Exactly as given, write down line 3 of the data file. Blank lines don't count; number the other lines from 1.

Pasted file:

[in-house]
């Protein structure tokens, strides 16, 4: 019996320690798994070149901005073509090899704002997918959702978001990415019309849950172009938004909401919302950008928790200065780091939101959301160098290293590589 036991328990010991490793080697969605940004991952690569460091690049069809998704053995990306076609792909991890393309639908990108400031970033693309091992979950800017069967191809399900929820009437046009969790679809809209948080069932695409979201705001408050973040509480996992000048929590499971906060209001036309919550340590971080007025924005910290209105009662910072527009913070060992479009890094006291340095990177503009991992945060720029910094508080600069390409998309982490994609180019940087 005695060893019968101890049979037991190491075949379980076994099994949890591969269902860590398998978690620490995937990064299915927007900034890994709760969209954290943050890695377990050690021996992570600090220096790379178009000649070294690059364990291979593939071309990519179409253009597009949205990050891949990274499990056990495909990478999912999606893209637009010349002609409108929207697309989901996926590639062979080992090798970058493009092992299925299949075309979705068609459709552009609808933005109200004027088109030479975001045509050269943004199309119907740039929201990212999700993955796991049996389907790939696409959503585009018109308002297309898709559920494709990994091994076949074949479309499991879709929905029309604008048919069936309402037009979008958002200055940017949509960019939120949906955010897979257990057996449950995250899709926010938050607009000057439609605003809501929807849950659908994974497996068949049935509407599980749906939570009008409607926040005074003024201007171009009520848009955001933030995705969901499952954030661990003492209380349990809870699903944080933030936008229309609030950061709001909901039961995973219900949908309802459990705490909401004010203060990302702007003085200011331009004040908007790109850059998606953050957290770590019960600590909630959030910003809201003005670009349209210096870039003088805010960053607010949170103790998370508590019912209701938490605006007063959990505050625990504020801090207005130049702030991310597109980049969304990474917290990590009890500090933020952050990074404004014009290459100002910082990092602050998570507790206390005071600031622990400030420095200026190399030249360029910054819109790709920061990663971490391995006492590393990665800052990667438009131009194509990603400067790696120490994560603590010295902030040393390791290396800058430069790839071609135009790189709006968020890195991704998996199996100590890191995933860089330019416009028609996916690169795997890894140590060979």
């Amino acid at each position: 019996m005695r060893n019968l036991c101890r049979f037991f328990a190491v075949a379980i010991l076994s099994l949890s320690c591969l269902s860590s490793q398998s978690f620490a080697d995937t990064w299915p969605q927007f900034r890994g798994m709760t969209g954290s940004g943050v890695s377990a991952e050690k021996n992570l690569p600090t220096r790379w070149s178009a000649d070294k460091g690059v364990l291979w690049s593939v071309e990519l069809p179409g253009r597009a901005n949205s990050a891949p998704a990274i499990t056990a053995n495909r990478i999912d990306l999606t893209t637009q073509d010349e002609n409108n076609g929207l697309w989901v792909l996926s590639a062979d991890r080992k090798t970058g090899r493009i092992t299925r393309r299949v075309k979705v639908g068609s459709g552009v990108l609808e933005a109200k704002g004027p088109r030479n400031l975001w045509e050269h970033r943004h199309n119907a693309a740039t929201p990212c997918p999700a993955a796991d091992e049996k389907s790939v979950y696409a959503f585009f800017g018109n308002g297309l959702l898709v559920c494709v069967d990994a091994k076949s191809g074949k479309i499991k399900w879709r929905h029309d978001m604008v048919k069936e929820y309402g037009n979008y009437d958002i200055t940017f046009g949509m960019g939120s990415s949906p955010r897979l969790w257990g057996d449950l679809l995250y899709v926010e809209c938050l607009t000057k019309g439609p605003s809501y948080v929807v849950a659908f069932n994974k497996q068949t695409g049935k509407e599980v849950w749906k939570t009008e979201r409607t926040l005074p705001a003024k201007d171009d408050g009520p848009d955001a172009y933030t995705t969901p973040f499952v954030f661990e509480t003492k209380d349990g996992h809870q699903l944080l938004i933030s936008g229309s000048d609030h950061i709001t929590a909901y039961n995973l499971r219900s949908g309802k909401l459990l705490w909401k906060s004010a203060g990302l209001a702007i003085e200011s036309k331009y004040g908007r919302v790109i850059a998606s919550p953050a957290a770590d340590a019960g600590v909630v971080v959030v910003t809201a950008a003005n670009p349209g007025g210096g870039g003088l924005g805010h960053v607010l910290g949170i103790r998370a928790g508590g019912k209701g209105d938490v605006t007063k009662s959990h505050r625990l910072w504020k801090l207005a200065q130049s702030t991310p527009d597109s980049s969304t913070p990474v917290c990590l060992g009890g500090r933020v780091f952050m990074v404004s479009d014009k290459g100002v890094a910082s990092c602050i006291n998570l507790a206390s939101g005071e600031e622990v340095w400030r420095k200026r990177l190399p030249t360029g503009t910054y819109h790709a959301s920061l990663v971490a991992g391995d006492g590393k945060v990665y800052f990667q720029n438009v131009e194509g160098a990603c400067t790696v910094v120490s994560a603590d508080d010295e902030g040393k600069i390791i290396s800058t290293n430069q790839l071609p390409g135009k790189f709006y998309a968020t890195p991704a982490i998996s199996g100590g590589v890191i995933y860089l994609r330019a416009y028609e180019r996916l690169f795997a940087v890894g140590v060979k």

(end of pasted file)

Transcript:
């Amino acid at each position: 019996m005695r060893n019968l036991c101890r049979f037991f328990a190491v075949a379980i010991l076994s099994l949890s320690c591969l269902s860590s490793q398998s978690f620490a080697d995937t990064w299915p969605q927007f900034r890994g798994m709760t969209g954290s940004g943050v890695s377990a991952e050690k021996n992570l690569p600090t220096r790379w070149s178009a000649d070294k460091g690059v364990l291979w690049s593939v071309e990519l069809p179409g253009r597009a901005n949205s990050a891949p998704a990274i499990t056990a053995n495909r990478i999912d990306l999606t893209t637009q073509d010349e002609n409108n076609g929207l697309w989901v792909l996926s590639a062979d991890r080992k090798t970058g090899r493009i092992t299925r393309r299949v075309k979705v639908g068609s459709g552009v990108l609808e933005a109200k704002g004027p088109r030479n400031l975001w045509e050269h970033r943004h199309n119907a693309a740039t929201p990212c997918p999700a993955a796991d091992e049996k389907s790939v979950y696409a959503f585009f800017g018109n308002g297309l959702l898709v559920c494709v069967d990994a091994k076949s191809g074949k479309i499991k399900w879709r929905h029309d978001m604008v048919k069936e929820y309402g037009n979008y009437d958002i200055t940017f046009g949509m960019g939120s990415s949906p955010r897979l969790w257990g057996d449950l679809l995250y899709v926010e809209c938050l607009t000057k019309g439609p605003s809501y948080v929807v849950a659908f069932n994974k497996q068949t695409g049935k509407e599980v849950w749906k939570t009008e979201r409607t926040l005074p705001a003024k201007d171009d408050g009520p848009d955001a172009y933030t995705t969901p973040f499952v954030f661990e509480t003492k209380d349990g996992h809870q699903l944080l938004i933030s936008g229309s000048d609030h950061i709001t929590a909901y039961n995973l499971r219900s949908g309802k909401l459990l705490w909401k906060s004010a203060g990302l209001a702007i003085e200011s036309k331009y004040g908007r919302v790109i850059a998606s919550p953050a957290a770590d340590a019960g600590v909630v971080v959030v910003t809201a950008a003005n670009p349209g007025g210096g870039g003088l924005g805010h960053v607010l910290g949170i103790r998370a928790g508590g019912k209701g209105d938490v605006t007063k009662s959990h505050r625990l910072w504020k801090l207005a200065q130049s702030t991310p527009d597109s980049s969304t913070p990474v917290c990590l060992g009890g500090r933020v780091f952050m990074v404004s479009d014009k290459g100002v890094a910082s990092c602050i006291n998570l507790a206390s939101g005071e600031e622990v340095w400030r420095k200026r990177l190399p030249t360029g503009t910054y819109h790709a959301s920061l990663v971490a991992g391995d006492g590393k945060v990665y800052f990667q720029n438009v131009e194509g160098a990603c400067t790696v910094v120490s994560a603590d508080d010295e902030g040393k600069i390791i290396s800058t290293n430069q790839l071609p390409g135009k790189f709006y998309a968020t890195p991704a982490i998996s199996g100590g590589v890191i995933y860089l994609r330019a416009y028609e180019r996916l690169f795997a940087v890894g140590v060979k």